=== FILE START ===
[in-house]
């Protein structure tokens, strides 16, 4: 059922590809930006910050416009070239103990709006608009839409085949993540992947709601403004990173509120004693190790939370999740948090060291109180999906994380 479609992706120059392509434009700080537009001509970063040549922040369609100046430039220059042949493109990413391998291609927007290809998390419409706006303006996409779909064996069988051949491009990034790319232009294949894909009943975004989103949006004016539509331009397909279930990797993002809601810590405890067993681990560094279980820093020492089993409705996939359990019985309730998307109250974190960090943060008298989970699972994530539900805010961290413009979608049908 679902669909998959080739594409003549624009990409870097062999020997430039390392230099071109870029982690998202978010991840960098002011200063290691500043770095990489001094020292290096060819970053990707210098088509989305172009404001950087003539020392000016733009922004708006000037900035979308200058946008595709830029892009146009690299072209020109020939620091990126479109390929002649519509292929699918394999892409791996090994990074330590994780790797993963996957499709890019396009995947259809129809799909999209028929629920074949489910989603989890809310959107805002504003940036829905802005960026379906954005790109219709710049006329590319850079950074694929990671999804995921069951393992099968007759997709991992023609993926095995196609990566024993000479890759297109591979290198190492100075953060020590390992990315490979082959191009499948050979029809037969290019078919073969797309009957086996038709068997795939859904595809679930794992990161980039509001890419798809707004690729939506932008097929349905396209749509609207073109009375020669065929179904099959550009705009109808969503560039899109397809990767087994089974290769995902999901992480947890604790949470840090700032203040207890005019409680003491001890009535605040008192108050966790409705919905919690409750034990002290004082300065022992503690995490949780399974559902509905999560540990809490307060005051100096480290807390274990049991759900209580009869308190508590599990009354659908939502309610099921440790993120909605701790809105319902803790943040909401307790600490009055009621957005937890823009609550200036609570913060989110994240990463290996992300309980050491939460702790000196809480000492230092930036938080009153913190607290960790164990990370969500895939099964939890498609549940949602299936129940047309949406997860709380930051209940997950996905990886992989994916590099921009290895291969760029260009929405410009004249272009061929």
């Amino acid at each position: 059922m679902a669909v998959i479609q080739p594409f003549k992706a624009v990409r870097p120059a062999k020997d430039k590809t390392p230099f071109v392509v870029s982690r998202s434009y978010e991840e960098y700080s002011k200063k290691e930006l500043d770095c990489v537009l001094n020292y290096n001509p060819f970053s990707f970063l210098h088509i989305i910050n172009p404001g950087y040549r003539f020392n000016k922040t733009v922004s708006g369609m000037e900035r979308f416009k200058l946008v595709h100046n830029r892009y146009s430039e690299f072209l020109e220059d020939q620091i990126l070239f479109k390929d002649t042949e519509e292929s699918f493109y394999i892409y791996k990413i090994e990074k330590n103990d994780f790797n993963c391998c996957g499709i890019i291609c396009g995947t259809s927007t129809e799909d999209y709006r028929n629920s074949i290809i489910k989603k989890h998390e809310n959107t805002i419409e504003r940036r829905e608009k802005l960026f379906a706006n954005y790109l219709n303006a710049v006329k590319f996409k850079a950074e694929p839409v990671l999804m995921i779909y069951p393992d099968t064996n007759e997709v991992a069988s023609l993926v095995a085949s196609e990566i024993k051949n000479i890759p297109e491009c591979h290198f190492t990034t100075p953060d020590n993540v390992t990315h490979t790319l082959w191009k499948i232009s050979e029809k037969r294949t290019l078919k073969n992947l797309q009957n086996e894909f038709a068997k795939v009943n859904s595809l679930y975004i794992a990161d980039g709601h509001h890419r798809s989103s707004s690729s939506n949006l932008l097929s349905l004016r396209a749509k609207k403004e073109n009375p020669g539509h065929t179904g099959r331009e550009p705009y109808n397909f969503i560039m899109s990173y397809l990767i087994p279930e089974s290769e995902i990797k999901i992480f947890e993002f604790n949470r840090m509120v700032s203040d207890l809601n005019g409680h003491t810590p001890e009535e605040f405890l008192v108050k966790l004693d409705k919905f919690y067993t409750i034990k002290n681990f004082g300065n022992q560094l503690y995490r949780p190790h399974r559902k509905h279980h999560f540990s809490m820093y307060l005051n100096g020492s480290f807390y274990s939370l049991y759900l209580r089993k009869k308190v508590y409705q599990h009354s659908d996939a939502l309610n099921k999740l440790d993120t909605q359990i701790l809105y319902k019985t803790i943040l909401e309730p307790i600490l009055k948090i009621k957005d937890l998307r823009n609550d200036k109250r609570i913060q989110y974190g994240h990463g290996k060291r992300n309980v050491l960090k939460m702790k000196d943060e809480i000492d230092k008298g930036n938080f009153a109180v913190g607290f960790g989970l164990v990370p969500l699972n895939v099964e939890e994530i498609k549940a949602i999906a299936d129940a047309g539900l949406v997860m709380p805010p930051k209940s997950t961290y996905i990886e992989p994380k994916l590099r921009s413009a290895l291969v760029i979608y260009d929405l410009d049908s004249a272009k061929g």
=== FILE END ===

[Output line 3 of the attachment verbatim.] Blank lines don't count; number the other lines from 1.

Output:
């Amino acid at each position: 059922m679902a669909v998959i479609q080739p594409f003549k992706a624009v990409r870097p120059a062999k020997d430039k590809t390392p230099f071109v392509v870029s982690r998202s434009y978010e991840e960098y700080s002011k200063k290691e930006l500043d770095c990489v537009l001094n020292y290096n001509p060819f970053s990707f970063l210098h088509i989305i910050n172009p404001g950087y040549r003539f020392n000016k922040t733009v922004s708006g369609m000037e900035r979308f416009k200058l946008v595709h100046n830029r892009y146009s430039e690299f072209l020109e220059d020939q620091i990126l070239f479109k390929d002649t042949e519509e292929s699918f493109y394999i892409y791996k990413i090994e990074k330590n103990d994780f790797n993963c391998c996957g499709i890019i291609c396009g995947t259809s927007t129809e799909d999209y709006r028929n629920s074949i290809i489910k989603k989890h998390e809310n959107t805002i419409e504003r940036r829905e608009k802005l960026f379906a706006n954005y790109l219709n303006a710049v006329k590319f996409k850079a950074e694929p839409v990671l999804m995921i779909y069951p393992d099968t064996n007759e997709v991992a069988s023609l993926v095995a085949s196609e990566i024993k051949n000479i890759p297109e491009c591979h290198f190492t990034t100075p953060d020590n993540v390992t990315h490979t790319l082959w191009k499948i232009s050979e029809k037969r294949t290019l078919k073969n992947l797309q009957n086996e894909f038709a068997k795939v009943n859904s595809l679930y975004i794992a990161d980039g709601h509001h890419r798809s989103s707004s690729s939506n949006l932008l097929s349905l004016r396209a749509k609207k403004e073109n009375p020669g539509h065929t179904g099959r331009e550009p705009y109808n397909f969503i560039m899109s990173y397809l990767i087994p279930e089974s290769e995902i990797k999901i992480f947890e993002f604790n949470r840090m509120v700032s203040d207890l809601n005019g409680h003491t810590p001890e009535e605040f405890l008192v108050k966790l004693d409705k919905f919690y067993t409750i034990k002290n681990f004082g300065n022992q560094l503690y995490r949780p190790h399974r559902k509905h279980h999560f540990s809490m820093y307060l005051n100096g020492s480290f807390y274990s939370l049991y759900l209580r089993k009869k308190v508590y409705q599990h009354s659908d996939a939502l309610n099921k999740l440790d993120t909605q359990i701790l809105y319902k019985t803790i943040l909401e309730p307790i600490l009055k948090i009621k957005d937890l998307r823009n609550d200036k109250r609570i913060q989110y974190g994240h990463g290996k060291r992300n309980v050491l960090k939460m702790k000196d943060e809480i000492d230092k008298g930036n938080f009153a109180v913190g607290f960790g989970l164990v990370p969500l699972n895939v099964e939890e994530i498609k549940a949602i999906a299936d129940a047309g539900l949406v997860m709380p805010p930051k209940s997950t961290y996905i990886e992989p994380k994916l590099r921009s413009a290895l291969v760029i979608y260009d929405l410009d049908s004249a272009k061929g």